Several factors can contribute to neuroinflammatory disorders, such as cytokine and chemokines that are produced and released from peripherally derived immune cells or from locally activated cells such as microglia and perivascular macrophages in the brain. The primary function of these cells is to clear inflammation; however, following inflammation, circulating monocytes are recruited to the central nervous system (CNS). Monocyte-derived macrophages in the CNS play pivotal roles in mediating neuroinflammatory responses. Macrophages are heterogeneous both in normal and in pathological conditions due to their plasticity, and they are classified in two main subsets, classically activated (M1) or alternatively activated (M2). There is accumulating evidence suggesting that extracellular vesicles (EVs) released from activated immune cells may play crucial roles in mediating inflammation. However, a possible role of EVs released from immune cells such as M1 and M2 macrophages on neuronal functions in the brain is not known. In order to investigate the molecular and cellular impacts of macrophages and EVs released from macrophage subtypes on neuronal functions, we used a recently established in vitro M1 and M2 macrophage culture model and isolated and characterized EVs from these macrophage subtypes, treated primary neurons with M1 or M2 EVs, and analyzed the extracellular action potentials of neurons with microelectrode array studies (MEA). Our results introduce evidence on the interfering role of inflammatory EVs released from macrophages in interneuronal signal transmission processes, with implications in the pathogenesis of neuroinflammatory diseases induced by a variety of inflammatory insults.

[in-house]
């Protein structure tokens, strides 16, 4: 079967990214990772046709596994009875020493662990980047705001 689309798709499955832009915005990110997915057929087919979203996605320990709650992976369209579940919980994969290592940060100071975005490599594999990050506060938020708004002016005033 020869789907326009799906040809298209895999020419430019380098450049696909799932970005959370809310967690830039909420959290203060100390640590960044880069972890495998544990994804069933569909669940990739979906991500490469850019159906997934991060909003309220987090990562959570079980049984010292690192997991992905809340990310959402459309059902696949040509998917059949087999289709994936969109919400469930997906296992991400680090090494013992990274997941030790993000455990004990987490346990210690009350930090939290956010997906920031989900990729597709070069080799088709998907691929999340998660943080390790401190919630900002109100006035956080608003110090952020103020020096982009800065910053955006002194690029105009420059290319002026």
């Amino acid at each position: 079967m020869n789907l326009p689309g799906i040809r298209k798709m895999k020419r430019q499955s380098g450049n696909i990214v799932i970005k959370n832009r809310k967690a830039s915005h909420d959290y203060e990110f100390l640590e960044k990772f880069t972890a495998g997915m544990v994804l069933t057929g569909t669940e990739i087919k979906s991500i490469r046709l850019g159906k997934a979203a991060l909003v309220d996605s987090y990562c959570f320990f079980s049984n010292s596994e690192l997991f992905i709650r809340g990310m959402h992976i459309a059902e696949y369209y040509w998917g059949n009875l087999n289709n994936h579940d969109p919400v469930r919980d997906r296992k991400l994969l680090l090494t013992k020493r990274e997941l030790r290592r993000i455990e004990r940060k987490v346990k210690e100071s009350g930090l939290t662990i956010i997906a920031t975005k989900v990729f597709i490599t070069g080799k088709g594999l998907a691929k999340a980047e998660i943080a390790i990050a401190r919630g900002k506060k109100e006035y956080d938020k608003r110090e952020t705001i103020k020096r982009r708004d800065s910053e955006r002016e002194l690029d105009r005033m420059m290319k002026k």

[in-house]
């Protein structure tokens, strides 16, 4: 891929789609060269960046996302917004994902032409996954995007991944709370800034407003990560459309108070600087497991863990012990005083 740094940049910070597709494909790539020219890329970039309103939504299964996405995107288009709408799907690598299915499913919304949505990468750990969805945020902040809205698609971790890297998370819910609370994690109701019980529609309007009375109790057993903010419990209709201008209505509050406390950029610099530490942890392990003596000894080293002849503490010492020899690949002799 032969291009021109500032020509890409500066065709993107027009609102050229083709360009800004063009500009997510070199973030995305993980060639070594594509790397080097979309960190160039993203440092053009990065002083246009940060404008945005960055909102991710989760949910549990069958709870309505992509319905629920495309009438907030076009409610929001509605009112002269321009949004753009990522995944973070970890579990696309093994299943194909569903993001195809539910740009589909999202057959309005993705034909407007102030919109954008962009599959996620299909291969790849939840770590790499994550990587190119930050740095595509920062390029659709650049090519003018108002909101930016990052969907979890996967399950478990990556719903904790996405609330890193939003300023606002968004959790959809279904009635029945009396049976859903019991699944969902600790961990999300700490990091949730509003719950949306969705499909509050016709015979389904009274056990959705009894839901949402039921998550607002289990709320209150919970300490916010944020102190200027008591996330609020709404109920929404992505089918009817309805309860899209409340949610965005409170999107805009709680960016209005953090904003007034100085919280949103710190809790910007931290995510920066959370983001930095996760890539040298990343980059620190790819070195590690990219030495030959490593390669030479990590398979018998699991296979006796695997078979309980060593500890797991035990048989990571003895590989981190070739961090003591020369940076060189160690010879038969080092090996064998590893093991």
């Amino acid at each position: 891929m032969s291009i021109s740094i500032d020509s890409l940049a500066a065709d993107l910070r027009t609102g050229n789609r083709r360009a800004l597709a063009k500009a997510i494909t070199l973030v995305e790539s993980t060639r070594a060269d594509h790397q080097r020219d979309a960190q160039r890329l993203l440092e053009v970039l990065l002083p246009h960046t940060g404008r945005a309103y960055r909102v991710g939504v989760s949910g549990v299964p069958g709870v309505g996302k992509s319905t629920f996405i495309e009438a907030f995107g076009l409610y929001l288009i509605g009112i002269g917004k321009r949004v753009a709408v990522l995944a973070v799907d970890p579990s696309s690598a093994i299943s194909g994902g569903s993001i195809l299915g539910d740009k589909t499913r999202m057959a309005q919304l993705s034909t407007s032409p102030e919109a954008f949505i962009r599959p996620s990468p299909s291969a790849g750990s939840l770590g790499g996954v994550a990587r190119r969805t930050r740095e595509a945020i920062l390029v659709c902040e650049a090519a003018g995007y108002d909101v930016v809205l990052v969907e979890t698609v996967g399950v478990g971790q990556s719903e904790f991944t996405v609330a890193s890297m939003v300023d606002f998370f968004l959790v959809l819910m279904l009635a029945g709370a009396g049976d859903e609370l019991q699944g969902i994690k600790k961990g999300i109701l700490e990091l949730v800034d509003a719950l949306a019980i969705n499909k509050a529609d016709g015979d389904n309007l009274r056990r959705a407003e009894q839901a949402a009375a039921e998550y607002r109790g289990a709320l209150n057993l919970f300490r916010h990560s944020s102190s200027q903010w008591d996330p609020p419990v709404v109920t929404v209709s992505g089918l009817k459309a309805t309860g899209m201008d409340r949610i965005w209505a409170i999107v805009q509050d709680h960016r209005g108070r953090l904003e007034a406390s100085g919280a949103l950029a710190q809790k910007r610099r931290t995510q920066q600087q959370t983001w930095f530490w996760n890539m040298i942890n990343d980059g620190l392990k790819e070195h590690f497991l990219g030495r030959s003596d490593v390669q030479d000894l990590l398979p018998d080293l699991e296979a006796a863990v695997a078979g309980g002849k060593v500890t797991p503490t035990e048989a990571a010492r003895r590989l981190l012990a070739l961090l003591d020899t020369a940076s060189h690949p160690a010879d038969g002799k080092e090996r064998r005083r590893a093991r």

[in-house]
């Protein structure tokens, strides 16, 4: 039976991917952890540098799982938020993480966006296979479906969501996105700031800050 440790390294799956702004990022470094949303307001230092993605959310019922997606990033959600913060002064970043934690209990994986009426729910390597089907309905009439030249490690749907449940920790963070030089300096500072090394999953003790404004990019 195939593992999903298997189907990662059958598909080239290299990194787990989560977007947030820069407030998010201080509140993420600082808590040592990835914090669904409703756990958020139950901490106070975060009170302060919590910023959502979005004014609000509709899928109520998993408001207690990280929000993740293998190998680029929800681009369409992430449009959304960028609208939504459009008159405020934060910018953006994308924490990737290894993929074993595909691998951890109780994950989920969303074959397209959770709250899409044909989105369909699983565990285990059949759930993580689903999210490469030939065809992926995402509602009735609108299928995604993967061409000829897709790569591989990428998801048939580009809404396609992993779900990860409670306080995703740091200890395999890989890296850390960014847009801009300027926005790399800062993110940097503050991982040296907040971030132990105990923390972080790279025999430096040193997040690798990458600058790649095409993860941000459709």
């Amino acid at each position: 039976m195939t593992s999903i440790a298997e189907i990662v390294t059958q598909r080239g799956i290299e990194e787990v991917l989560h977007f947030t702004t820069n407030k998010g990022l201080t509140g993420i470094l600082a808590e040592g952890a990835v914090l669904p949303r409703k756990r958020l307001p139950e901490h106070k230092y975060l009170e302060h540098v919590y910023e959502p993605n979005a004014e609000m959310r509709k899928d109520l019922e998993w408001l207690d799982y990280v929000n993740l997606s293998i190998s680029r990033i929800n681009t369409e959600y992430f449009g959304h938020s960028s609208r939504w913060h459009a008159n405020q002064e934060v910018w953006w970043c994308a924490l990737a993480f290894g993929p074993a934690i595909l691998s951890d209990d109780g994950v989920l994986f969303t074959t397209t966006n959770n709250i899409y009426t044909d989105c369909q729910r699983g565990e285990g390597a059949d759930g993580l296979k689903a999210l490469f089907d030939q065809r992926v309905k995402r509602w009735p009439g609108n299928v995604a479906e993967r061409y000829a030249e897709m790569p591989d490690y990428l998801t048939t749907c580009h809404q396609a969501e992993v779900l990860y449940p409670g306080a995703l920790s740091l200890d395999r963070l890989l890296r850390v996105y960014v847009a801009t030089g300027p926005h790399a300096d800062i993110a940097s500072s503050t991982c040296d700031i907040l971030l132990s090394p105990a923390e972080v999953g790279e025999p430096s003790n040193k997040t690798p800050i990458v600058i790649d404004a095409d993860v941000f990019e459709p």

Keywords: CD163; M1and M2 macrophages; action potential; exosomes; neuroinflammation.